Friday, March 24, 2006

Surveillance Robotics: Using colors to analyse

u0307999 ZHAI NING Among the possible applications which have been foreseen for Service Mobile Robots, surveillance robots (i.e., robots designed to replace human security guards in making rounds) are becoming more and more popular, as witnessed by the many systems commercially available and the growing interest in the research community. In this blog, I just concentrate one area: How is a surveillance robltic can detect unexpected changes in the environment? Well I found out one method from a paper written by Mattia from university of Genova, Italy, which detailed the use of the following mechanism: The robot “looks at” the environment through a TV camera; next, it compares what “it sees” in a specific moment with what “it should see” at that same location. In particular, an approach is proposed for images comparison which requires to find color clusters in the color histograms corresponding to the images to be compared: by analyzing the color clusters in the two images, the system detects similarities or differences between them and consequently deduces if something has changed in the scene. Well that seems like an computer vision problem, and for sure it is. According to another report written by Paolo in the same university, he propose a “ad hoc” algorithms have been implemented for color clusters comparison. The detail is covered in Proceedings 2003 IEEE International Symposium on Computational Intelligence in Robotics and Automation July 1620, 2003, Kobe, Japan. I want to comment on the simply idea: it is only a simplification of the human unconscious way of dection. But it helps a lot for robotic. Can the robotic community do better by consulting more life sciences research result? Maybe it is a good way to start think about.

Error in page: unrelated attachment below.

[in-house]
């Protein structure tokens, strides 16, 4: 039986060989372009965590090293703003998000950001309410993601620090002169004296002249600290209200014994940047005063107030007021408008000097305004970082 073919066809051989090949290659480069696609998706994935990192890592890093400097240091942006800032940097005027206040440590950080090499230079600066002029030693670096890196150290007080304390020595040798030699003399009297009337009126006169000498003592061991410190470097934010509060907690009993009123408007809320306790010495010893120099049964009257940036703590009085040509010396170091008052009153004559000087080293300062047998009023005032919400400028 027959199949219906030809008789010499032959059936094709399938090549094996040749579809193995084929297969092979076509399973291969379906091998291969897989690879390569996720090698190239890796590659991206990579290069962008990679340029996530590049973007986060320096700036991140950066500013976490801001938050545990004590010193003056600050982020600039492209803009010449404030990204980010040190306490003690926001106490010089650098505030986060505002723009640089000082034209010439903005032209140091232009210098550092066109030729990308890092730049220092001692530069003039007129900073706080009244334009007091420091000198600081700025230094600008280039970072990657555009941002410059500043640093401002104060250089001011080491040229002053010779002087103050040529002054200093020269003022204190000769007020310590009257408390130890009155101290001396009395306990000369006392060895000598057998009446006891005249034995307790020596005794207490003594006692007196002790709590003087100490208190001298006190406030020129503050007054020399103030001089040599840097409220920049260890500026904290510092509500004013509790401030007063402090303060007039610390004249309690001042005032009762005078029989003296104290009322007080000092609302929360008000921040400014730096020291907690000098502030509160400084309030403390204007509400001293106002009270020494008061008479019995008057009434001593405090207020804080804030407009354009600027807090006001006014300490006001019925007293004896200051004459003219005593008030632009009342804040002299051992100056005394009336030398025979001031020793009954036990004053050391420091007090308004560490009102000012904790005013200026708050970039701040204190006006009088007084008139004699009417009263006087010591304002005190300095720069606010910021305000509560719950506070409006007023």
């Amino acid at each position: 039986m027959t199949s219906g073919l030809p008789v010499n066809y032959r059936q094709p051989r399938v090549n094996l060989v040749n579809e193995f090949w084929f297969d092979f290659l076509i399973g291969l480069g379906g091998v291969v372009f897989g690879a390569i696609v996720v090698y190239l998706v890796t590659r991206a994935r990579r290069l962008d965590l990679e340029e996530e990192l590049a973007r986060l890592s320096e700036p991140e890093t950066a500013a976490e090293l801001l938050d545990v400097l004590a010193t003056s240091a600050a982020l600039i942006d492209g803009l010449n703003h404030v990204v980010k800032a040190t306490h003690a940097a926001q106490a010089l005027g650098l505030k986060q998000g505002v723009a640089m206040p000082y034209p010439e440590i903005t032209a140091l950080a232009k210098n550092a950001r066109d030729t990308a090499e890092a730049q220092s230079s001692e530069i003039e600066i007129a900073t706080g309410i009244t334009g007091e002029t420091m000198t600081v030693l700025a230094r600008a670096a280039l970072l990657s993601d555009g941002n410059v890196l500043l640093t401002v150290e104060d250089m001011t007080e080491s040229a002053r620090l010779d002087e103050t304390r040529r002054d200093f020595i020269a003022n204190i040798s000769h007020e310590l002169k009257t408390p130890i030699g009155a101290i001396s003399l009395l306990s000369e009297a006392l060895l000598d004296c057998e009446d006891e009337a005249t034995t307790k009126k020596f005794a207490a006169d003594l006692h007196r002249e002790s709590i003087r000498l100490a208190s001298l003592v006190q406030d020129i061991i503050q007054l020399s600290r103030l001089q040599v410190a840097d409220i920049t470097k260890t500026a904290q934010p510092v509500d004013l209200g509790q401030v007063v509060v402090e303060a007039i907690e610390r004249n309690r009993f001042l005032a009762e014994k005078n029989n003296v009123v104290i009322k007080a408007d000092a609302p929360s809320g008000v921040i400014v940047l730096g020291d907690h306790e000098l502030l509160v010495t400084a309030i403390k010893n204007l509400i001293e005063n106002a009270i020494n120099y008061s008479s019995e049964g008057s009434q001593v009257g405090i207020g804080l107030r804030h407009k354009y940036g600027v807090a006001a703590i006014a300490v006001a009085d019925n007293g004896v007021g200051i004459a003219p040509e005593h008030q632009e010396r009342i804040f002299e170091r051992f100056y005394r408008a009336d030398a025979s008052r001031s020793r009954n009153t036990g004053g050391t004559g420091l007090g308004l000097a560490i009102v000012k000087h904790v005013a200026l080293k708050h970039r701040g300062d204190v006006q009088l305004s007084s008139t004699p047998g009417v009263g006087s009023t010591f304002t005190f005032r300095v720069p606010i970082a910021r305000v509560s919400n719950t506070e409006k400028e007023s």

Assistive said...

u0204714 Chan Hongjiang

I believe emulating the human body as a method of implementation of robotics has been a hot research area for some time now. Indeed it is a very smart way, but the success rate doesn't seem high, mainly because of the complexity and sheer processing power of the human brain.

However, I am not so sure of the link between colour patch matching and image recognition. Perhaps the author of the blog can elaborate further. Also, I believe that the human eye can actually compensate for the loss of colour in images. Colour blind people can recognise images just as well and normally we can also identify black and white images just as easily.

Perhaps we still have a long long way to go before we even come close to making a robot that can emulate a human being.

eng10822 Loh Khai Choon said...

I feel that with the ever increasing processing powers in processors, emulating humans is only a matter of time, but do we really want such a thing to happen?

Right now, I guess, what the processor loses to the human brain is the AI side. Imagine robots who can think like humans. With much tougher frames, and the ability to control much more equipment, if one robot turned out to think like, say Adolf Hitler, it could really turn into a nightmare for humans. I'm sure those who've watched The Matrix will understand.

Implementation of robots to emulate the human body seems to be something that could be achieved in the near future, with the knowledge to robotics being much more advanced now. Robot soccer has shown that robots can co ordinate and work as a team, even though its aims are simple.

Perhaps, it would be better to limit the full abilities that robots could possibly do?